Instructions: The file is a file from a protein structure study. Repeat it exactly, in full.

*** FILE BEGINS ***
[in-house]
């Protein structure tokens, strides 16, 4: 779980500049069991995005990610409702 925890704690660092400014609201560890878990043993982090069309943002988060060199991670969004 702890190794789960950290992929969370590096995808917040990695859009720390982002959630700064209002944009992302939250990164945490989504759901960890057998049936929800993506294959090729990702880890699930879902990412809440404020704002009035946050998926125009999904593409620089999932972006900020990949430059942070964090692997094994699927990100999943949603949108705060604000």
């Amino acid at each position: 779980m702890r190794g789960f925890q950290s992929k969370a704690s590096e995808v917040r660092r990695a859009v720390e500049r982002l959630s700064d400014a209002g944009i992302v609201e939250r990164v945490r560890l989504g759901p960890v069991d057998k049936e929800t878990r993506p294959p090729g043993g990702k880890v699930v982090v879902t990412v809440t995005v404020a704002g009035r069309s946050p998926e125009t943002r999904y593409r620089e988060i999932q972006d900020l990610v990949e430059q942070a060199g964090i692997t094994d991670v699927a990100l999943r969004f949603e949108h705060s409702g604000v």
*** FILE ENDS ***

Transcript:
[in-house]
């Protein structure tokens, strides 16, 4: 779980500049069991995005990610409702 925890704690660092400014609201560890878990043993982090069309943002988060060199991670969004 702890190794789960950290992929969370590096995808917040990695859009720390982002959630700064209002944009992302939250990164945490989504759901960890057998049936929800993506294959090729990702880890699930879902990412809440404020704002009035946050998926125009999904593409620089999932972006900020990949430059942070964090692997094994699927990100999943949603949108705060604000």
């Amino acid at each position: 779980m702890r190794g789960f925890q950290s992929k969370a704690s590096e995808v917040r660092r990695a859009v720390e500049r982002l959630s700064d400014a209002g944009i992302v609201e939250r990164v945490r560890l989504g759901p960890v069991d057998k049936e929800t878990r993506p294959p090729g043993g990702k880890v699930v982090v879902t990412v809440t995005v404020a704002g009035r069309s946050p998926e125009t943002r999904y593409r620089e988060i999932q972006d900020l990610v990949e430059q942070a060199g964090i692997t094994d991670v699927a990100l999943r969004f949603e949108h705060s409702g604000v």